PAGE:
GLOBAL MARKETS-Euro, stocks, oil slump as Greece crisis deepens
* Euro dips below $1.30, down for seventh day
* Brent, U.S. oil prices fall for fifth session
* Benchmark German yields hit record low
* Greek stock index hits near 20-year low
By Rodrigo Campos
NEW YORK, May 8 (Reuters) - The euro, oil and stocks fell on T uesday as Greece's political crisis intensified after a call to form a new government renounced the terms of a bailout that is keeping the country's finances afloat.
The results of weekend elections in Greece and France, in which voters soundly rejected harsh austerity measures seen by markets as a way out of the debt crisis, heightened the uncertainty of the path ahead for the euro zone.
Alexis Tsipras, the leader of the Greece's Left Coalition party, began efforts to form a government by renouncing the EU/IMF bailout terms and threatening to nationalize banks.
The head of a centrist conservative party, which won the most votes Sunday, said he would not back a minority government that rejected the bailout, making repeat elections in a few weeks increasingly likely.
If Greece does not stick to the aid package terms, it could run out of money as soon as next month, officials estimate.
A broad measure of Greek stocks dropped 3.6 percent to close at its lowest in almost 20 years and France's CAC 40 lost 2.8 percent. Wall Street's benchmark S&P 500 hit a two-month low.
The uncertainty in Europe put a bid under safe-haven assets, sending benchmark German yields to a record low of 1.533 percent. The increased aversion to risk also underpinned demand at a sale of Dutch and Austrian bonds.
The benchmark 10-year U.S. Treasury note was up 13/32, the yield at 1.828 percent. Yields briefly dipped below 1.82 percent, their lowest since early February, but the slide was seen as temporary.
"Unless Europe deteriorates further from here these yields are going to prove to be unsustainably low," said Jim Kochan, chief fixed-income strategist at Wells Fargo Advantage Funds in Menomonee Falls, Wisconsin. Wells Fargo Advantage Funds has $208 billion in assets under management.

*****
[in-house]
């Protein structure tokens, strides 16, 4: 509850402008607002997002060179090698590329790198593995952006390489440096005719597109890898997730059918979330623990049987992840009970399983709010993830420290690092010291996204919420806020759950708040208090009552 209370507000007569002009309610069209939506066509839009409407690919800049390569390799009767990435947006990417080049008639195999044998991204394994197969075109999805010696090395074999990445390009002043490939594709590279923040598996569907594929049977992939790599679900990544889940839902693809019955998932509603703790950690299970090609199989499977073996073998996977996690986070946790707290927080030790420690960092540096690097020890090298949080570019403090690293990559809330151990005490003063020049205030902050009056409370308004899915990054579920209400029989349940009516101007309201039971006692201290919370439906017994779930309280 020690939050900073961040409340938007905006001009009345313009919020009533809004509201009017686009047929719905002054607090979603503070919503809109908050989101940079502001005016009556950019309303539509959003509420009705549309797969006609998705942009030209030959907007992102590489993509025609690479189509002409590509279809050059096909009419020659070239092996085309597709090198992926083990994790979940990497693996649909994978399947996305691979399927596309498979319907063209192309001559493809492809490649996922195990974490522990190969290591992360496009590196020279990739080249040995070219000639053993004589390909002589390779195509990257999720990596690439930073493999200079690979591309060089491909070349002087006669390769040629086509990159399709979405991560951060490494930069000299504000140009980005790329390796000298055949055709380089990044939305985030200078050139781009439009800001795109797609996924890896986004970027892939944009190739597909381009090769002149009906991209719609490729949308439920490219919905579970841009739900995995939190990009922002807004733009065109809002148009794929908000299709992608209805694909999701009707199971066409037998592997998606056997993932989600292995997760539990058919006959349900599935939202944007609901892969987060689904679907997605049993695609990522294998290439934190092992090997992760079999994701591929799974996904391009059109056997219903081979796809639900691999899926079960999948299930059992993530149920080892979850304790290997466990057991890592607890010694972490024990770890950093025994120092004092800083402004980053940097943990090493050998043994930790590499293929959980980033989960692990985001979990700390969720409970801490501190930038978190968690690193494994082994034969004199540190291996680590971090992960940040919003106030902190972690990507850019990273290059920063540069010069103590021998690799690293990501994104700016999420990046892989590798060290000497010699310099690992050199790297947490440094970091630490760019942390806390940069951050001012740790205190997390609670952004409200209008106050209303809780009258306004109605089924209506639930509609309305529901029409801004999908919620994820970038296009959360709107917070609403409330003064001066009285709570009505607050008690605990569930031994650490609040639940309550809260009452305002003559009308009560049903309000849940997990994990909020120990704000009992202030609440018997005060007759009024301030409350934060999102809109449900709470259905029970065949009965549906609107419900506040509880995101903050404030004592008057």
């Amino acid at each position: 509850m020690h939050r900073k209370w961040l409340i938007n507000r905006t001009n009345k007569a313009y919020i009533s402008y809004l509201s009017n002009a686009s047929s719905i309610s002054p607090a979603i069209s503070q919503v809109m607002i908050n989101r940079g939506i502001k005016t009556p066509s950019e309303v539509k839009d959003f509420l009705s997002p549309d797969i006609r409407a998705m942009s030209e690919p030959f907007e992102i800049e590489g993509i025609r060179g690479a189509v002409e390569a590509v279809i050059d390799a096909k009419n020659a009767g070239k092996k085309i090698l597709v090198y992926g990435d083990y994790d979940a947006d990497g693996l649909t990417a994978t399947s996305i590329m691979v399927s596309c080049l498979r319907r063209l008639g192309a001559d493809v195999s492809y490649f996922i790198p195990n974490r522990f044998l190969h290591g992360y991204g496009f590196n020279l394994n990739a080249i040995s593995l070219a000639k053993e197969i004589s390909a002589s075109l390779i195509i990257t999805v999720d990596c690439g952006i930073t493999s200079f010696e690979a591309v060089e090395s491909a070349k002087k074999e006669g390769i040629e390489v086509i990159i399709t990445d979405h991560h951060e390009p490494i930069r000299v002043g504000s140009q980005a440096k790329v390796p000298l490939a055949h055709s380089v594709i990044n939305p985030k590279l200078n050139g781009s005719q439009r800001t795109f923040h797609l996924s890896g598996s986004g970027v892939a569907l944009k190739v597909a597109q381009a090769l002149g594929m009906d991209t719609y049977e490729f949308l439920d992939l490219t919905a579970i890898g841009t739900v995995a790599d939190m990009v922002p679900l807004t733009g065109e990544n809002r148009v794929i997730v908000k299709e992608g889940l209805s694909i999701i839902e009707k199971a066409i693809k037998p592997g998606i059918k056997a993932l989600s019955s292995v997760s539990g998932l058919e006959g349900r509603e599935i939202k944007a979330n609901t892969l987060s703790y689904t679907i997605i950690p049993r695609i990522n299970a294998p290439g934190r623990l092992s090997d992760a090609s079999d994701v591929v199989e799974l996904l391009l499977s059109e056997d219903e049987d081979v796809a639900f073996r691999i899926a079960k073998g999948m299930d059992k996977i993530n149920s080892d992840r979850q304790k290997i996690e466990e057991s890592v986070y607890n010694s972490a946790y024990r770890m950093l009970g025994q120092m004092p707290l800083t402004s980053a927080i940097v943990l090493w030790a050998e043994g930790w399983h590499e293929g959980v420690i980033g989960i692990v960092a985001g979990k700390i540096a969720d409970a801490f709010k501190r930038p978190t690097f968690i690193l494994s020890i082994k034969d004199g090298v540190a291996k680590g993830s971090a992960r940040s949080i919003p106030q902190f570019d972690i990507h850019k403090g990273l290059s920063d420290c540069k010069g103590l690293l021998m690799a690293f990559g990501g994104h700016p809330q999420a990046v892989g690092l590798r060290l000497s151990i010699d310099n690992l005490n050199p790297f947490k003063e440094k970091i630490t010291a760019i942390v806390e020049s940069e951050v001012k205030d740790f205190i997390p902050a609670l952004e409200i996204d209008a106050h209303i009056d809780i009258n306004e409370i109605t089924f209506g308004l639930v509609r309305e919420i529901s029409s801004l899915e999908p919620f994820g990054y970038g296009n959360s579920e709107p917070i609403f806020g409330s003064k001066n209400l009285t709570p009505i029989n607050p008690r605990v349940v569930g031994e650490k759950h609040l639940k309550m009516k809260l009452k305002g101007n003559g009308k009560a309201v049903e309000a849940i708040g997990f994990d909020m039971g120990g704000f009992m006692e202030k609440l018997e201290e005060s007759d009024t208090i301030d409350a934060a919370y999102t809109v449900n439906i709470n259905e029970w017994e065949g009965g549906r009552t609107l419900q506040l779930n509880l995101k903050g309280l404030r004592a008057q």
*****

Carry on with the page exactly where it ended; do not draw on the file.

COMMODITIES SLIDE WITH EURO
Oil prices fell for a fifth straight session on the prospect of weaker growth on both sides of the Atlantic at a time of ample supply from major oil producers.
Brent crude fell 1.6 percent, below $112 a barrel, and U.S. crude lost 2 percent to trade near $96.
The euro was down 0.4 percent at $1.3009, off the day's low of $1.2981. The single currency traded below the key technical level of $1.30 for a second straight session.
"Today's euro weakness is overwhelmingly tied to Greece's difficulty putting together a government," said Daniel Hwang, senior currency strategist at Forex.com in New York.
"It is an overall risk off day, however, and the euro will likely remain under pressure due to all the political uncertainty."
Gold traded below $1,600 an ounce for the first time in four months, continuing its close correlation with the euro. Spot gold was down 2.1 percent at $1,602.76.
In afternoon trading in New York, the Dow Jones industrial average dropped 161.59 points, or 1.24 percent, at 12,846.94. The Standard & Poor's 500 Index was down 17.96 points, or 1.31 percent, at 1,351.62. The Nasdaq Composite Index was down 48.43 points, or 1.64 percent, at 2,909.33.
The pan-European FTSEurofirst 300 closed down 1.7 percent and the blue-chip Euro STOXX 50 index slid 2.1 percent. Global stocks as measured by MSCI fell 1.3 percent.
"Greece is basically a zombie state right now," said Rick Fier, director of trading at Conifer Securities in New York.
It will be difficult for Greece to raise money to pay off its debt, whether or not it stays in the euro zone, Fier said. "If the euro zone is mired in recession for a while, that will put a crimp on (the U.S. economy) as we try to expand."
The political turmoil in Greece added to worries that France, where President-elect Francois Hollande has also opposed drastic spending cuts, could derail the German-led push for austerity in Europe and trigger a new phase of the bloc's debt crisis.
Italian benchmark yields rose 5 basis points to 5.63 percent while the Spanish benchmark added 9 basis points to 5.86 percent.
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